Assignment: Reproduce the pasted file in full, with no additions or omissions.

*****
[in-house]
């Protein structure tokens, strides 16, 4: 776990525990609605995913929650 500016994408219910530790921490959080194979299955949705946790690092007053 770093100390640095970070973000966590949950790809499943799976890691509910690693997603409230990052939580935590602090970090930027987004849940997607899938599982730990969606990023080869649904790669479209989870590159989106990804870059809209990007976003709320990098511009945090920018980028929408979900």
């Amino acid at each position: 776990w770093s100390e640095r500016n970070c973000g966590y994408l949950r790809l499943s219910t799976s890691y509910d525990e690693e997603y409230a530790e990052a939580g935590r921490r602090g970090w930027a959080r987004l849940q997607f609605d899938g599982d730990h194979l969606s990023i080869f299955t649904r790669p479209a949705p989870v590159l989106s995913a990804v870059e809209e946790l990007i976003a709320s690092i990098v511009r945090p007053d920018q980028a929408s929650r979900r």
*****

[in-house]
């Protein structure tokens, strides 16, 4: 776990525990609605995913929650 500016994408219910530790921490959080194979299955949705946790690092007053 770093100390640095970070973000966590949950790809499943799976890691509910690693997603409230990052939580935590602090970090930027987004849940997607899938599982730990969606990023080869649904790669479209989870590159989106990804870059809209990007976003709320990098511009945090920018980028929408979900």
């Amino acid at each position: 776990w770093s100390e640095r500016n970070c973000g966590y994408l949950r790809l499943s219910t799976s890691y509910d525990e690693e997603y409230a530790e990052a939580g935590r921490r602090g970090w930027a959080r987004l849940q997607f609605d899938g599982d730990h194979l969606s990023i080869f299955t649904r790669p479209a949705p989870v590159l989106s995913a990804v870059e809209e946790l990007i976003a709320s690092i990098v511009r945090p007053d920018q980028a929408s929650r979900r």